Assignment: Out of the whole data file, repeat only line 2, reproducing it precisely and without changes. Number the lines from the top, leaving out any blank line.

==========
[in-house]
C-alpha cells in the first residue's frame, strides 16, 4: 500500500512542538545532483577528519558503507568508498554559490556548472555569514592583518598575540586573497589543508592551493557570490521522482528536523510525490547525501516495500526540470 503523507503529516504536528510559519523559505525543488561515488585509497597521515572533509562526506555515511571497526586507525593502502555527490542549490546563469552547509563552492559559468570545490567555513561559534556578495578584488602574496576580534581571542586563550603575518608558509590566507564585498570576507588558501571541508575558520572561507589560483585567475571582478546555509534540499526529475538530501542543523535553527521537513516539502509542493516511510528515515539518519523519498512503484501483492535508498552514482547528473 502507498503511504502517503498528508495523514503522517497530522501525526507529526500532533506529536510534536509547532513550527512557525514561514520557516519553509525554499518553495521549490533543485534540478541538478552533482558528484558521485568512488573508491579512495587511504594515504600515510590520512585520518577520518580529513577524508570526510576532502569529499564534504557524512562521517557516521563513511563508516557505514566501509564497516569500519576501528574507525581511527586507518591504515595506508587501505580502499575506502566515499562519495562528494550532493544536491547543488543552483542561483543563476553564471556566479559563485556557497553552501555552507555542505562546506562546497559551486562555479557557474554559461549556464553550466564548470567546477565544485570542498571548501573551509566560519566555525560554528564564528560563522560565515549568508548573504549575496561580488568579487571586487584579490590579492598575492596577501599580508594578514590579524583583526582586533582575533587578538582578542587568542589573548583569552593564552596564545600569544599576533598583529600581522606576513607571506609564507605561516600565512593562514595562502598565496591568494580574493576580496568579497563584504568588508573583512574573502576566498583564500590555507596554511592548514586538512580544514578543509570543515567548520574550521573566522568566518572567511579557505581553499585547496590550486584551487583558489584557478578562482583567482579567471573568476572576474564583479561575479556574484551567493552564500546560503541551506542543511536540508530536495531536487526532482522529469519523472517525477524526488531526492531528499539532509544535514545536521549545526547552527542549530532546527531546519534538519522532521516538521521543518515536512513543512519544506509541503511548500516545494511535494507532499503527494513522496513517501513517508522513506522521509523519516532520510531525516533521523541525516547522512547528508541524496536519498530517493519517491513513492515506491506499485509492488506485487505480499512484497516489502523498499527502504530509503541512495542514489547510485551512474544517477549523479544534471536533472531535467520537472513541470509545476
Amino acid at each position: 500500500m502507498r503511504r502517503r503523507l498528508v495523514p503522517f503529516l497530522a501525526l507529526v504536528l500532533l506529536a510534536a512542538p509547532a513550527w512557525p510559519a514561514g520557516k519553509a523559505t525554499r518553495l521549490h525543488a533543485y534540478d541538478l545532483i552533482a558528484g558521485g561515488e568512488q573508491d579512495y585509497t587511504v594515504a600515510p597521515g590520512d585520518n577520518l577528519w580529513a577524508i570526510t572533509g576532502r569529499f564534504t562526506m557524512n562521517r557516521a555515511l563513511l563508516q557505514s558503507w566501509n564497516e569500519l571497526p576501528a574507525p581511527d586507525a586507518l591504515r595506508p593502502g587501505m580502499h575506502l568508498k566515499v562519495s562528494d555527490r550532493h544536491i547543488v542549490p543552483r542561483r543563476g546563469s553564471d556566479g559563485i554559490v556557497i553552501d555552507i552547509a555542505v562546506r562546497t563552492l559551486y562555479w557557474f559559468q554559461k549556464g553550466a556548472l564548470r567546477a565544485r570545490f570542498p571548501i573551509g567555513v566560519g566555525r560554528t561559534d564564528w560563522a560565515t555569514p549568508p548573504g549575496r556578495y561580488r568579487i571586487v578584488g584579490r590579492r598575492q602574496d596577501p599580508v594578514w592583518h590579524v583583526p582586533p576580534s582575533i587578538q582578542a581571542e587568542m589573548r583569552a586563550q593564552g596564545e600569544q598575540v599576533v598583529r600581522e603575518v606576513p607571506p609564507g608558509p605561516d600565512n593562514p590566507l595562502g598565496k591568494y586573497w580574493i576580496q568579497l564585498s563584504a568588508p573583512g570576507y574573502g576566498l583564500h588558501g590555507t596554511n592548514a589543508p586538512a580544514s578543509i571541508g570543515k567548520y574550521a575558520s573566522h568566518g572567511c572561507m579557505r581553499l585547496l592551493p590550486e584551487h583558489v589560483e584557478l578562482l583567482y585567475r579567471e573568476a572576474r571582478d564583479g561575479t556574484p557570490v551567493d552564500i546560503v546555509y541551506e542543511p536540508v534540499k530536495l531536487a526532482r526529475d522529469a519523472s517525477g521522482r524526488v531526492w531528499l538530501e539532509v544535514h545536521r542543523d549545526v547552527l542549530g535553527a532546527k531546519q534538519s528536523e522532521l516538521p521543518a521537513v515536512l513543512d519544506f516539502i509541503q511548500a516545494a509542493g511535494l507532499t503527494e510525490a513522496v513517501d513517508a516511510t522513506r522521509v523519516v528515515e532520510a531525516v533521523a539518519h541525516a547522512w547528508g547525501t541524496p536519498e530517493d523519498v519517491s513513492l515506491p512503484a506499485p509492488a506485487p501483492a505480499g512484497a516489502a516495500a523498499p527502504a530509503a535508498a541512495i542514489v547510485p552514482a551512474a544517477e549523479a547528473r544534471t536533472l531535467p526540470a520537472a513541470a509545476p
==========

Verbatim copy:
C-alpha cells in the first residue's frame, strides 16, 4: 500500500512542538545532483577528519558503507568508498554559490556548472555569514592583518598575540586573497589543508592551493557570490521522482528536523510525490547525501516495500526540470 503523507503529516504536528510559519523559505525543488561515488585509497597521515572533509562526506555515511571497526586507525593502502555527490542549490546563469552547509563552492559559468570545490567555513561559534556578495578584488602574496576580534581571542586563550603575518608558509590566507564585498570576507588558501571541508575558520572561507589560483585567475571582478546555509534540499526529475538530501542543523535553527521537513516539502509542493516511510528515515539518519523519498512503484501483492535508498552514482547528473 502507498503511504502517503498528508495523514503522517497530522501525526507529526500532533506529536510534536509547532513550527512557525514561514520557516519553509525554499518553495521549490533543485534540478541538478552533482558528484558521485568512488573508491579512495587511504594515504600515510590520512585520518577520518580529513577524508570526510576532502569529499564534504557524512562521517557516521563513511563508516557505514566501509564497516569500519576501528574507525581511527586507518591504515595506508587501505580502499575506502566515499562519495562528494550532493544536491547543488543552483542561483543563476553564471556566479559563485556557497553552501555552507555542505562546506562546497559551486562555479557557474554559461549556464553550466564548470567546477565544485570542498571548501573551509566560519566555525560554528564564528560563522560565515549568508548573504549575496561580488568579487571586487584579490590579492598575492596577501599580508594578514590579524583583526582586533582575533587578538582578542587568542589573548583569552593564552596564545600569544599576533598583529600581522606576513607571506609564507605561516600565512593562514595562502598565496591568494580574493576580496568579497563584504568588508573583512574573502576566498583564500590555507596554511592548514586538512580544514578543509570543515567548520574550521573566522568566518572567511579557505581553499585547496590550486584551487583558489584557478578562482583567482579567471573568476572576474564583479561575479556574484551567493552564500546560503541551506542543511536540508530536495531536487526532482522529469519523472517525477524526488531526492531528499539532509544535514545536521549545526547552527542549530532546527531546519534538519522532521516538521521543518515536512513543512519544506509541503511548500516545494511535494507532499503527494513522496513517501513517508522513506522521509523519516532520510531525516533521523541525516547522512547528508541524496536519498530517493519517491513513492515506491506499485509492488506485487505480499512484497516489502523498499527502504530509503541512495542514489547510485551512474544517477549523479544534471536533472531535467520537472513541470509545476